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Eth Zurich

Gothic Construction Techniques Inspire ETH Zurich's Lightweight Concrete Floor Slabs

08:00 - 19 April, 2017
Gothic Construction Techniques Inspire ETH Zurich's Lightweight Concrete Floor Slabs , © ETH Zurich / Peter Rüegg.
© ETH Zurich / Peter Rüegg.

With the intention of maximizing available space and avoiding steep construction costs, researchers from ETH Zurich’s Department of Architecture have devised a concrete floor slab that with a thickness of a mere 2cm, remains load bearing and simultaneously sustainable. Inspired by the construction of Catalan vaults, this new floor system swaps reinforced steel bars for narrow vertical ribs, thus significantly reducing the weight of construction and ensuring stability to counter uneven distributions on its surface. 

As opposed to traditional concrete floors that are evidently flat, these slabs are designed to arch to support major loads, reminiscent of the vaulted ceilings found in Gothic cathedrals. Without the need for steel reinforcing and with less concrete, the production of CO2 is minimized and the resulting 2cm floors are 70% lighter than their typical concrete counterparts.

via Block Research Group via Block Research Group via Block Research Group via Block Research Group +5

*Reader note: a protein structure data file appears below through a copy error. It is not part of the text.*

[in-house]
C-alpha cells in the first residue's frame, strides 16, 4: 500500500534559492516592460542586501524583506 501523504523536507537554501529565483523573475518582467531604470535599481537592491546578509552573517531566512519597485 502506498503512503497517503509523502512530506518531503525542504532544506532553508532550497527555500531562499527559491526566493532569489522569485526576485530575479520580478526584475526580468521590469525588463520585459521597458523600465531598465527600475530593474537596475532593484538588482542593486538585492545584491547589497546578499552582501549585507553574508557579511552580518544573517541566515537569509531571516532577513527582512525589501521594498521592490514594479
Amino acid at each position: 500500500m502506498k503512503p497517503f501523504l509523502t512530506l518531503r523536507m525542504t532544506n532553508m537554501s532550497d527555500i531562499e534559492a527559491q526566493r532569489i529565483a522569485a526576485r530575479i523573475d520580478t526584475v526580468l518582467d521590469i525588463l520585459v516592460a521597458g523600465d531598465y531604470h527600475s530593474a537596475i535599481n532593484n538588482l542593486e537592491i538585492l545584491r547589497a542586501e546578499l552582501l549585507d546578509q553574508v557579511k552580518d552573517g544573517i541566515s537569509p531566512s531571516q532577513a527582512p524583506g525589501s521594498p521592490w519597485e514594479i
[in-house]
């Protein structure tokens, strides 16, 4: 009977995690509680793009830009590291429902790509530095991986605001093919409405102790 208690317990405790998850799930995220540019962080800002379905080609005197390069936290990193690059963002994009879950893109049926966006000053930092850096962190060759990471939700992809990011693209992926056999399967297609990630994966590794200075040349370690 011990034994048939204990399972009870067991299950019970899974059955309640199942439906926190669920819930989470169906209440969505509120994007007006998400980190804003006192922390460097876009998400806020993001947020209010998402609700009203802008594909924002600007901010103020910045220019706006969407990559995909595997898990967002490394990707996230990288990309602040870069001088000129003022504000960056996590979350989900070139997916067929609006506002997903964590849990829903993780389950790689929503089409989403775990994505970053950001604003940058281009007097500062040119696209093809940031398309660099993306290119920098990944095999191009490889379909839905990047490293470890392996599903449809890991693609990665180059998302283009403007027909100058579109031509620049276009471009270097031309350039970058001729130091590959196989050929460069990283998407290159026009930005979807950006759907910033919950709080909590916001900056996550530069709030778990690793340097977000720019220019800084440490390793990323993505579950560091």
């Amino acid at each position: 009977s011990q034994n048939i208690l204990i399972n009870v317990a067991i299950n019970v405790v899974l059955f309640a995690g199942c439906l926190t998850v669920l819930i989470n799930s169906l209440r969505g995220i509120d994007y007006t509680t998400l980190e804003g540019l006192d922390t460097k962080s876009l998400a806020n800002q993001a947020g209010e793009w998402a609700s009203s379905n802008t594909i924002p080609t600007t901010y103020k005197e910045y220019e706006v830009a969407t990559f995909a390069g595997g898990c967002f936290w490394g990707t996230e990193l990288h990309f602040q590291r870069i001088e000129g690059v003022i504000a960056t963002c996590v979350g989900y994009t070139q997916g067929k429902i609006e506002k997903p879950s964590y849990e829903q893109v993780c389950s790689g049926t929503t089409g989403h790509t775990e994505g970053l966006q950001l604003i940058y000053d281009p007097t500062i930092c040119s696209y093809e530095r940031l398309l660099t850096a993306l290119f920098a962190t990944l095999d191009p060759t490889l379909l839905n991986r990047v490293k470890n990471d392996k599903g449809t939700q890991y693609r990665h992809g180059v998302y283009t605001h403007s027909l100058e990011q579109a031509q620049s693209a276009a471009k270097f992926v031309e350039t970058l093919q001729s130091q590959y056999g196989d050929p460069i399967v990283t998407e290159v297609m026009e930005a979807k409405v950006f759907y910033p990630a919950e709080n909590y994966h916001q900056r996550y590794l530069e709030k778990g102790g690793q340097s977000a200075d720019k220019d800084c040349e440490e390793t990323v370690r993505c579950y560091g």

The Top 200 Universities in the World for Architecture 2017

19:01 - 7 March, 2017
The Top 200 Universities in the World for Architecture 2017, Massachusetts Institute of Technology's Simmons Hall, designed by Steven Holl Architects. Image © Flickr user infanticida. Licensed under CC BY-SA 2.0
Massachusetts Institute of Technology's Simmons Hall, designed by Steven Holl Architects. Image © Flickr user infanticida. Licensed under CC BY-SA 2.0

Global higher education analysis firm Quacquarelli Symonds (QS) has released in 2017 rankings of the world’s top universities for the study of Architecture & Built Environment. This year, for the seventh edition of the survey, QS has expanded the ranking to list the world’s top 200 schools, including institutions across all six inhabited continents.